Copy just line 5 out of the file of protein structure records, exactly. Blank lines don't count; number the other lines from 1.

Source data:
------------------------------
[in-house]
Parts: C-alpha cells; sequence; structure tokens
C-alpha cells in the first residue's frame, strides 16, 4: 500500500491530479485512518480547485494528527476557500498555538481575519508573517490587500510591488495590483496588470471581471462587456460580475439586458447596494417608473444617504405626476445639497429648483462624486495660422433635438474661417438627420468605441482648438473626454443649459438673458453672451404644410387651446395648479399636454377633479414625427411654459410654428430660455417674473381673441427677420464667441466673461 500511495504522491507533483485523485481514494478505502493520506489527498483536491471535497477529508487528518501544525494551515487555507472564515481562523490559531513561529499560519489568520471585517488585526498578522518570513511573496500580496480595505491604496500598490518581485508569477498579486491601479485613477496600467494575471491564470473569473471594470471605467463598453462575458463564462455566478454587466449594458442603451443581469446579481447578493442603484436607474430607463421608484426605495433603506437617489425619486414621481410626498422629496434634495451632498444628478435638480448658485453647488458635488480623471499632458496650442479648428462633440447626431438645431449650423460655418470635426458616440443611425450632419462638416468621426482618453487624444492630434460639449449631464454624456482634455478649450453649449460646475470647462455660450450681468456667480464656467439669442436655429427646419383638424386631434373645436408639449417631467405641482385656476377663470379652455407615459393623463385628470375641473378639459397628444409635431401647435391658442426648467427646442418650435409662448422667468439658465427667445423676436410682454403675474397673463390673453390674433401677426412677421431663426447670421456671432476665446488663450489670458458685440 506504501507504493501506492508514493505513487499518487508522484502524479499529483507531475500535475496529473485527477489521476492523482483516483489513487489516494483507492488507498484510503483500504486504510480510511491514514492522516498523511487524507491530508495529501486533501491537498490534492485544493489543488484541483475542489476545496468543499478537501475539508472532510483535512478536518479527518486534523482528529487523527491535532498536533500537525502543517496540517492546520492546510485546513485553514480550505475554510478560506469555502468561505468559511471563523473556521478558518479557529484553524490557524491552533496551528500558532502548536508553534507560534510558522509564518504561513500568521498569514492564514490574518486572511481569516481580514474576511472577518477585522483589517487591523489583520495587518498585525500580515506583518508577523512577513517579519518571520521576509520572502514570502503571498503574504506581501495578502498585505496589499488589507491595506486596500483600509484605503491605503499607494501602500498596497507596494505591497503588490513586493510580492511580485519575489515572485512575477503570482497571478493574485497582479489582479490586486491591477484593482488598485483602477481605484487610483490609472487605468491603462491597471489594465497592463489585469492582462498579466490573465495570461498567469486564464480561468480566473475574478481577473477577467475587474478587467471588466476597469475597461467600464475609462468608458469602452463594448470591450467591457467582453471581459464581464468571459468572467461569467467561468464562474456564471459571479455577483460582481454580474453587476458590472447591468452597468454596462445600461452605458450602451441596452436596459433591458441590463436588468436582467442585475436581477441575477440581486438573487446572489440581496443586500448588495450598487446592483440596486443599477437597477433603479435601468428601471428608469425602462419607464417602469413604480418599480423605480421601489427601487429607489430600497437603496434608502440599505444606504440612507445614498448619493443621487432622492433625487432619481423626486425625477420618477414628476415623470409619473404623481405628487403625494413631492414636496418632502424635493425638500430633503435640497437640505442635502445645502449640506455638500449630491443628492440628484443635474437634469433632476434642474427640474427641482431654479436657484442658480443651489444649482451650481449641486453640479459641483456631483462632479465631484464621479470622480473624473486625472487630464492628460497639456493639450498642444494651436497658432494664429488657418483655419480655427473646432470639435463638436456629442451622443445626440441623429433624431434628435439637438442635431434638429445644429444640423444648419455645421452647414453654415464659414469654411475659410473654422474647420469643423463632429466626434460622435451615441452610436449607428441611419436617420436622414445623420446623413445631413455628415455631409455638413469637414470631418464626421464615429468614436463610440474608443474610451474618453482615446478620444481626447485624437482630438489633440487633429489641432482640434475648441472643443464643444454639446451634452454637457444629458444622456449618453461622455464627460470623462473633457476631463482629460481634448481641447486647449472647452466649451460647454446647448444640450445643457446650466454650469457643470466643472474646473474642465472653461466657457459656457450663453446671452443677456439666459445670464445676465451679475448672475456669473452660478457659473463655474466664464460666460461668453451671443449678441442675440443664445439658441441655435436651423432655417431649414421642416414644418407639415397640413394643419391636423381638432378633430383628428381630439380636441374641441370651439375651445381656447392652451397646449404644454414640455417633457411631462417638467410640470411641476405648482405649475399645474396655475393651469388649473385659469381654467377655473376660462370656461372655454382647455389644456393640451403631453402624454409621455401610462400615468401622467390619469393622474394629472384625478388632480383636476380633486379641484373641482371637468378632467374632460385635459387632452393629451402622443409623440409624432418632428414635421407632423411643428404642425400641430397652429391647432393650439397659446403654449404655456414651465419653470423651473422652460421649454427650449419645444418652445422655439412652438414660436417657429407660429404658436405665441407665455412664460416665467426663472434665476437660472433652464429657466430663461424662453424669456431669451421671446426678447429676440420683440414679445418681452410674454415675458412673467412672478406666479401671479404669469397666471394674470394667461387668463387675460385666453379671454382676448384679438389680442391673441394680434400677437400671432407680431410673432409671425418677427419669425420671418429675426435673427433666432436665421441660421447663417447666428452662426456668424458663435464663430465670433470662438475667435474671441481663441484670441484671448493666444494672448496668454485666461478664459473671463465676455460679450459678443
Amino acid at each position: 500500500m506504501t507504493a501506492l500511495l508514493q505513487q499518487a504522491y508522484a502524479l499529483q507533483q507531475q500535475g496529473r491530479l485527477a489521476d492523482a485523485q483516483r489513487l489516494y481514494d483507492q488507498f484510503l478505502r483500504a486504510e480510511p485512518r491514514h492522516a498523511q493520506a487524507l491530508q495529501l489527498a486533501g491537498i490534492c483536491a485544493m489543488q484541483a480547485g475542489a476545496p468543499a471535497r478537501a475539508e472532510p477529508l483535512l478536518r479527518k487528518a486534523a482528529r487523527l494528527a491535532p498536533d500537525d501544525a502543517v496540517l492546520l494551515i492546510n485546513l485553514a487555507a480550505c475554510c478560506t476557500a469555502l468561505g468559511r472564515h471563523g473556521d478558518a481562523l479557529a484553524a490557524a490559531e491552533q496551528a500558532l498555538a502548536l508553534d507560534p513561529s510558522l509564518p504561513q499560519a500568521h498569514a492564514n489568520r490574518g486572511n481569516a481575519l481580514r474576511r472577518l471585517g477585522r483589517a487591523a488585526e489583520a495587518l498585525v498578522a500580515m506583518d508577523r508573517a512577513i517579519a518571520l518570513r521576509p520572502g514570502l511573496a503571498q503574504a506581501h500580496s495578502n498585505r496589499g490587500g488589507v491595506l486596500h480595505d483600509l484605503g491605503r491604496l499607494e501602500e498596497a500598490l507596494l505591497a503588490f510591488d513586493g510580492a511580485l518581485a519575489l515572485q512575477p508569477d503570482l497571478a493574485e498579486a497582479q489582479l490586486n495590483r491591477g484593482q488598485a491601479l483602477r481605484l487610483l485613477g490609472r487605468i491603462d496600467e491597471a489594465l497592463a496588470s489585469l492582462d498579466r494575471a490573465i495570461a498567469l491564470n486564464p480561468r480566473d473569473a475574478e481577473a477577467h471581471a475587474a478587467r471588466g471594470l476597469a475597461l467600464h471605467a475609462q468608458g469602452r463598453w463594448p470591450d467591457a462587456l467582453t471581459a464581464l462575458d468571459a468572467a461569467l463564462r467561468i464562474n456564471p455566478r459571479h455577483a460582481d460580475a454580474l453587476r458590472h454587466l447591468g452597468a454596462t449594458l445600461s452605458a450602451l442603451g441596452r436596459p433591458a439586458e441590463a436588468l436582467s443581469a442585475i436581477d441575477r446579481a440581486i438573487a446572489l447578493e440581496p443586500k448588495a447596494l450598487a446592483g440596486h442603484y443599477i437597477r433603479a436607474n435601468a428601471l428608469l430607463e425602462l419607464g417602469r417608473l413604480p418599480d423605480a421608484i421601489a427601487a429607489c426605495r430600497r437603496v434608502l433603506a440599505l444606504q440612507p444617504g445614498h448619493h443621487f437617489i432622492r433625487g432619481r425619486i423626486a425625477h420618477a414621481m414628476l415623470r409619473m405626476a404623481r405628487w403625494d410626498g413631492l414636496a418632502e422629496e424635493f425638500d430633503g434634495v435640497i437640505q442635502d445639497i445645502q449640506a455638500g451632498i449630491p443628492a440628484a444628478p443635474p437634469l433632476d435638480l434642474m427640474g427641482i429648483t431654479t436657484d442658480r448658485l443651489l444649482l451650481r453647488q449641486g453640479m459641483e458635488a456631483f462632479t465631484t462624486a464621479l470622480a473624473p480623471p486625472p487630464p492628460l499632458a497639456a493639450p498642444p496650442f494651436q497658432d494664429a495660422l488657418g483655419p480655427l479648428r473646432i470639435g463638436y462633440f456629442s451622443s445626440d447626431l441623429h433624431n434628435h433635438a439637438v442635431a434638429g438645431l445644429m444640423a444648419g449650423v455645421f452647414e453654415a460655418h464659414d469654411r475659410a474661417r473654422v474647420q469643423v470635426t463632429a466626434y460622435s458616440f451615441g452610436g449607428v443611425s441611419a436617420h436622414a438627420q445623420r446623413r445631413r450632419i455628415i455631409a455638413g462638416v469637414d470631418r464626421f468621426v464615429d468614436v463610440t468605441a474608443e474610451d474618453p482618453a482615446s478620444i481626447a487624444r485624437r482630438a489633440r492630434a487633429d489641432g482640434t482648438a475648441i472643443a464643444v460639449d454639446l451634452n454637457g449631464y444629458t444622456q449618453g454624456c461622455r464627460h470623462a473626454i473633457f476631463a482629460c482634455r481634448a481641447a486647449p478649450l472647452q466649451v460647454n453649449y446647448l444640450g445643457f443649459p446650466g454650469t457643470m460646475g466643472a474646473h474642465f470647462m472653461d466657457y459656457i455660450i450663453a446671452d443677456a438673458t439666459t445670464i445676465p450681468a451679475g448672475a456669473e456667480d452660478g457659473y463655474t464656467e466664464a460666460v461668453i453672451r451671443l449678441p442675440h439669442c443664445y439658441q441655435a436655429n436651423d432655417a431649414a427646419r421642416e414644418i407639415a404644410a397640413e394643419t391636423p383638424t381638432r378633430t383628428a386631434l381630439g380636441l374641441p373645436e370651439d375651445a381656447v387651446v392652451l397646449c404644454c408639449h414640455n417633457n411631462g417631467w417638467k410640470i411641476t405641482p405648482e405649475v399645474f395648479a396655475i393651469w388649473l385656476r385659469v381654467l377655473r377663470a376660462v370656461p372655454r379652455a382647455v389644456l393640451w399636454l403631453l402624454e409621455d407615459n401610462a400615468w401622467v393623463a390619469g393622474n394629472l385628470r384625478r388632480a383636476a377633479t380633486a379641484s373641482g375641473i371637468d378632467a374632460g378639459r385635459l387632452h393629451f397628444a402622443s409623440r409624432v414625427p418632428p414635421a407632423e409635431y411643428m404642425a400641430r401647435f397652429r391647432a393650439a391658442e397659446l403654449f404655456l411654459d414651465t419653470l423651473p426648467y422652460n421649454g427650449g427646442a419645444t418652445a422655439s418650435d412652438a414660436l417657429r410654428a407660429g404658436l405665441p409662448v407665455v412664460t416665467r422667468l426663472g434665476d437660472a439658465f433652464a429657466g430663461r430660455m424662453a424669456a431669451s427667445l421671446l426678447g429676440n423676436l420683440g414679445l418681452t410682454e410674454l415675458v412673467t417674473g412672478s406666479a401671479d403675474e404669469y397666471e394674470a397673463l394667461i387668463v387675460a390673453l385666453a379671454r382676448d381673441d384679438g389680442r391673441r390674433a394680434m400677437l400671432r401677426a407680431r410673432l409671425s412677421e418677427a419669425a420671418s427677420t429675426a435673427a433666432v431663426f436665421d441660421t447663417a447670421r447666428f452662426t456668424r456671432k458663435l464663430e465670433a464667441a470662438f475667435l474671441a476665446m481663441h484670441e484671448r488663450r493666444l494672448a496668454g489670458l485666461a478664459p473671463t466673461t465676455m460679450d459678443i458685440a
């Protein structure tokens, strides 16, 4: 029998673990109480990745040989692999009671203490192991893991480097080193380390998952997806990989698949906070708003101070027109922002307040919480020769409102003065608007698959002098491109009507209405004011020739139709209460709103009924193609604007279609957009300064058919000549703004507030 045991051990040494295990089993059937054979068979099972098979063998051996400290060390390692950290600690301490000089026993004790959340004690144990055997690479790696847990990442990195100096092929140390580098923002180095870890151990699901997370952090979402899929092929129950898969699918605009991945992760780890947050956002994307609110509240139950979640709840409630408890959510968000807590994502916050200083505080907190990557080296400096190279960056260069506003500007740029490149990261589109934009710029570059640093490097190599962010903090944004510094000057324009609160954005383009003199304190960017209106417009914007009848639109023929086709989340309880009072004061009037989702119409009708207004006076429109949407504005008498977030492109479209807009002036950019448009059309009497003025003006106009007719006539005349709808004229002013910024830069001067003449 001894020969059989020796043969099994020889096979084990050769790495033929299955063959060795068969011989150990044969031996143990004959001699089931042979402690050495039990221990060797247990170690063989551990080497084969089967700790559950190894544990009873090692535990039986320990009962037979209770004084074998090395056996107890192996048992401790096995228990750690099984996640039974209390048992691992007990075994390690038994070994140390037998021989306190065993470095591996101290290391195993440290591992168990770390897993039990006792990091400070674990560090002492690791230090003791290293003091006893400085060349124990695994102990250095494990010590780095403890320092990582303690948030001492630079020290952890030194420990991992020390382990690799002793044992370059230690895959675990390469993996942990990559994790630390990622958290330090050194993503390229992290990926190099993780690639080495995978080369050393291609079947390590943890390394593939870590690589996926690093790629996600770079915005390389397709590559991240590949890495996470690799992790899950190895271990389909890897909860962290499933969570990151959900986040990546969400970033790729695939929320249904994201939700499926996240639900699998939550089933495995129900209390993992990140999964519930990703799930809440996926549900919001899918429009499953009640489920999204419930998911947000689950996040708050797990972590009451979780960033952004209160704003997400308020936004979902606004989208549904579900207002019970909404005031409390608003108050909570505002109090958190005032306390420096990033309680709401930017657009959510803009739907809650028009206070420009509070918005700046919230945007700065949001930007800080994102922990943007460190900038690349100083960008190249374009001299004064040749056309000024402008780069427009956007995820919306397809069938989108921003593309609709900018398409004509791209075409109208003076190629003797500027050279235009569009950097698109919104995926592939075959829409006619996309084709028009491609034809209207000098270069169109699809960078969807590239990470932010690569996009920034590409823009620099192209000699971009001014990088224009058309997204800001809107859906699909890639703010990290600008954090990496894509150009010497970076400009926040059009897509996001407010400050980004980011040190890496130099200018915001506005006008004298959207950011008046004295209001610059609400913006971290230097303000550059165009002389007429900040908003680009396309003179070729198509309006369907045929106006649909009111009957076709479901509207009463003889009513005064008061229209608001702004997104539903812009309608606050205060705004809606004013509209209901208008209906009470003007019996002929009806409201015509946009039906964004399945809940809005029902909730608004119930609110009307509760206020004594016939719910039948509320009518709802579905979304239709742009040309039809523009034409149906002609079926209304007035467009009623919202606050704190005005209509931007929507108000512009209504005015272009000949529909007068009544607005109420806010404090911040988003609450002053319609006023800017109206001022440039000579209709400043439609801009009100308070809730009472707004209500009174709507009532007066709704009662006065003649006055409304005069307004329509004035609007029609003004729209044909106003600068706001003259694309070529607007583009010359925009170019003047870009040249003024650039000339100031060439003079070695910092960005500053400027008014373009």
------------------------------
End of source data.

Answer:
């Protein structure tokens, strides 16, 4: 029998673990109480990745040989692999009671203490192991893991480097080193380390998952997806990989698949906070708003101070027109922002307040919480020769409102003065608007698959002098491109009507209405004011020739139709209460709103009924193609604007279609957009300064058919000549703004507030 045991051990040494295990089993059937054979068979099972098979063998051996400290060390390692950290600690301490000089026993004790959340004690144990055997690479790696847990990442990195100096092929140390580098923002180095870890151990699901997370952090979402899929092929129950898969699918605009991945992760780890947050956002994307609110509240139950979640709840409630408890959510968000807590994502916050200083505080907190990557080296400096190279960056260069506003500007740029490149990261589109934009710029570059640093490097190599962010903090944004510094000057324009609160954005383009003199304190960017209106417009914007009848639109023929086709989340309880009072004061009037989702119409009708207004006076429109949407504005008498977030492109479209807009002036950019448009059309009497003025003006106009007719006539005349709808004229002013910024830069001067003449 001894020969059989020796043969099994020889096979084990050769790495033929299955063959060795068969011989150990044969031996143990004959001699089931042979402690050495039990221990060797247990170690063989551990080497084969089967700790559950190894544990009873090692535990039986320990009962037979209770004084074998090395056996107890192996048992401790096995228990750690099984996640039974209390048992691992007990075994390690038994070994140390037998021989306190065993470095591996101290290391195993440290591992168990770390897993039990006792990091400070674990560090002492690791230090003791290293003091006893400085060349124990695994102990250095494990010590780095403890320092990582303690948030001492630079020290952890030194420990991992020390382990690799002793044992370059230690895959675990390469993996942990990559994790630390990622958290330090050194993503390229992290990926190099993780690639080495995978080369050393291609079947390590943890390394593939870590690589996926690093790629996600770079915005390389397709590559991240590949890495996470690799992790899950190895271990389909890897909860962290499933969570990151959900986040990546969400970033790729695939929320249904994201939700499926996240639900699998939550089933495995129900209390993992990140999964519930990703799930809440996926549900919001899918429009499953009640489920999204419930998911947000689950996040708050797990972590009451979780960033952004209160704003997400308020936004979902606004989208549904579900207002019970909404005031409390608003108050909570505002109090958190005032306390420096990033309680709401930017657009959510803009739907809650028009206070420009509070918005700046919230945007700065949001930007800080994102922990943007460190900038690349100083960008190249374009001299004064040749056309000024402008780069427009956007995820919306397809069938989108921003593309609709900018398409004509791209075409109208003076190629003797500027050279235009569009950097698109919104995926592939075959829409006619996309084709028009491609034809209207000098270069169109699809960078969807590239990470932010690569996009920034590409823009620099192209000699971009001014990088224009058309997204800001809107859906699909890639703010990290600008954090990496894509150009010497970076400009926040059009897509996001407010400050980004980011040190890496130099200018915001506005006008004298959207950011008046004295209001610059609400913006971290230097303000550059165009002389007429900040908003680009396309003179070729198509309006369907045929106006649909009111009957076709479901509207009463003889009513005064008061229209608001702004997104539903812009309608606050205060705004809606004013509209209901208008209906009470003007019996002929009806409201015509946009039906964004399945809940809005029902909730608004119930609110009307509760206020004594016939719910039948509320009518709802579905979304239709742009040309039809523009034409149906002609079926209304007035467009009623919202606050704190005005209509931007929507108000512009209504005015272009000949529909007068009544607005109420806010404090911040988003609450002053319609006023800017109206001022440039000579209709400043439609801009009100308070809730009472707004209500009174709507009532007066709704009662006065003649006055409304005069307004329509004035609007029609003004729209044909106003600068706001003259694309070529607007583009010359925009170019003047870009040249003024650039000339100031060439003079070695910092960005500053400027008014373009």